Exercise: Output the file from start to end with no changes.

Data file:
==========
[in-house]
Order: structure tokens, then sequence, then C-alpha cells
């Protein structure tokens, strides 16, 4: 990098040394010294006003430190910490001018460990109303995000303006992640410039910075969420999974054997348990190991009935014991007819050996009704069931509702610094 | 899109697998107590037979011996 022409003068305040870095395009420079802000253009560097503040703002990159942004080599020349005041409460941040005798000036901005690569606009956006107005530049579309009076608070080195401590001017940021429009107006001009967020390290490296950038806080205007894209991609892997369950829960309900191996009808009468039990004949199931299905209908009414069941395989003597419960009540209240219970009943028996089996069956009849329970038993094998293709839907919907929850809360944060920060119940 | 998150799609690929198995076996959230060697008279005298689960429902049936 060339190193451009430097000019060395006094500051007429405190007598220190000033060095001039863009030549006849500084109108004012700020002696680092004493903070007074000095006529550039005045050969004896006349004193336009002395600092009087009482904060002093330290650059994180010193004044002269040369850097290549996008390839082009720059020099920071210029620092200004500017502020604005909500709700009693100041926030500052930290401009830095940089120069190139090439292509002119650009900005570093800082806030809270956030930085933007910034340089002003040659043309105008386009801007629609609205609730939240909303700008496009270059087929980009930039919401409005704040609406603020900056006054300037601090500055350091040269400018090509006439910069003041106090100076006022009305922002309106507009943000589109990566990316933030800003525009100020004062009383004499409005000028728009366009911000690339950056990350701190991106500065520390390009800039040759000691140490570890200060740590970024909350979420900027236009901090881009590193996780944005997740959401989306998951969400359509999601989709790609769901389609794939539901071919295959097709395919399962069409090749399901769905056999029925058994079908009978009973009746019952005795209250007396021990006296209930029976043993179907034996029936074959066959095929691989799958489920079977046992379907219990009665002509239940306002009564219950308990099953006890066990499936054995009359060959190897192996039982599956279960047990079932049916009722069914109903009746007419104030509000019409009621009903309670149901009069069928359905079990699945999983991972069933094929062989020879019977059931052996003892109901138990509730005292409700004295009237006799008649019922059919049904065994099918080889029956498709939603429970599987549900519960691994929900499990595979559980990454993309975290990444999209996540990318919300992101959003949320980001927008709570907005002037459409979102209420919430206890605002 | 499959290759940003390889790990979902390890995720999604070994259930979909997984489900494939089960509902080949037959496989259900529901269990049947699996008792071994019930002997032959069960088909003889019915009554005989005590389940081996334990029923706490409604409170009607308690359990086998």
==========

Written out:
[in-house]
Order: structure tokens, then sequence, then C-alpha cells
């Protein structure tokens, strides 16, 4: 990098040394010294006003430190910490001018460990109303995000303006992640410039910075969420999974054997348990190991009935014991007819050996009704069931509702610094 | 899109697998107590037979011996 022409003068305040870095395009420079802000253009560097503040703002990159942004080599020349005041409460941040005798000036901005690569606009956006107005530049579309009076608070080195401590001017940021429009107006001009967020390290490296950038806080205007894209991609892997369950829960309900191996009808009468039990004949199931299905209908009414069941395989003597419960009540209240219970009943028996089996069956009849329970038993094998293709839907919907929850809360944060920060119940 | 998150799609690929198995076996959230060697008279005298689960429902049936 060339190193451009430097000019060395006094500051007429405190007598220190000033060095001039863009030549006849500084109108004012700020002696680092004493903070007074000095006529550039005045050969004896006349004193336009002395600092009087009482904060002093330290650059994180010193004044002269040369850097290549996008390839082009720059020099920071210029620092200004500017502020604005909500709700009693100041926030500052930290401009830095940089120069190139090439292509002119650009900005570093800082806030809270956030930085933007910034340089002003040659043309105008386009801007629609609205609730939240909303700008496009270059087929980009930039919401409005704040609406603020900056006054300037601090500055350091040269400018090509006439910069003041106090100076006022009305922002309106507009943000589109990566990316933030800003525009100020004062009383004499409005000028728009366009911000690339950056990350701190991106500065520390390009800039040759000691140490570890200060740590970024909350979420900027236009901090881009590193996780944005997740959401989306998951969400359509999601989709790609769901389609794939539901071919295959097709395919399962069409090749399901769905056999029925058994079908009978009973009746019952005795209250007396021990006296209930029976043993179907034996029936074959066959095929691989799958489920079977046992379907219990009665002509239940306002009564219950308990099953006890066990499936054995009359060959190897192996039982599956279960047990079932049916009722069914109903009746007419104030509000019409009621009903309670149901009069069928359905079990699945999983991972069933094929062989020879019977059931052996003892109901138990509730005292409700004295009237006799008649019922059919049904065994099918080889029956498709939603429970599987549900519960691994929900499990595979559980990454993309975290990444999209996540990318919300992101959003949320980001927008709570907005002037459409979102209420919430206890605002 | 499959290759940003390889790990979902390890995720999604070994259930979909997984489900494939089960509902080949037959496989259900529901269990049947699996008792071994019930002997032959069960088909003889019915009554005989005590389940081996334990029923706490409604409170009607308690359990086998």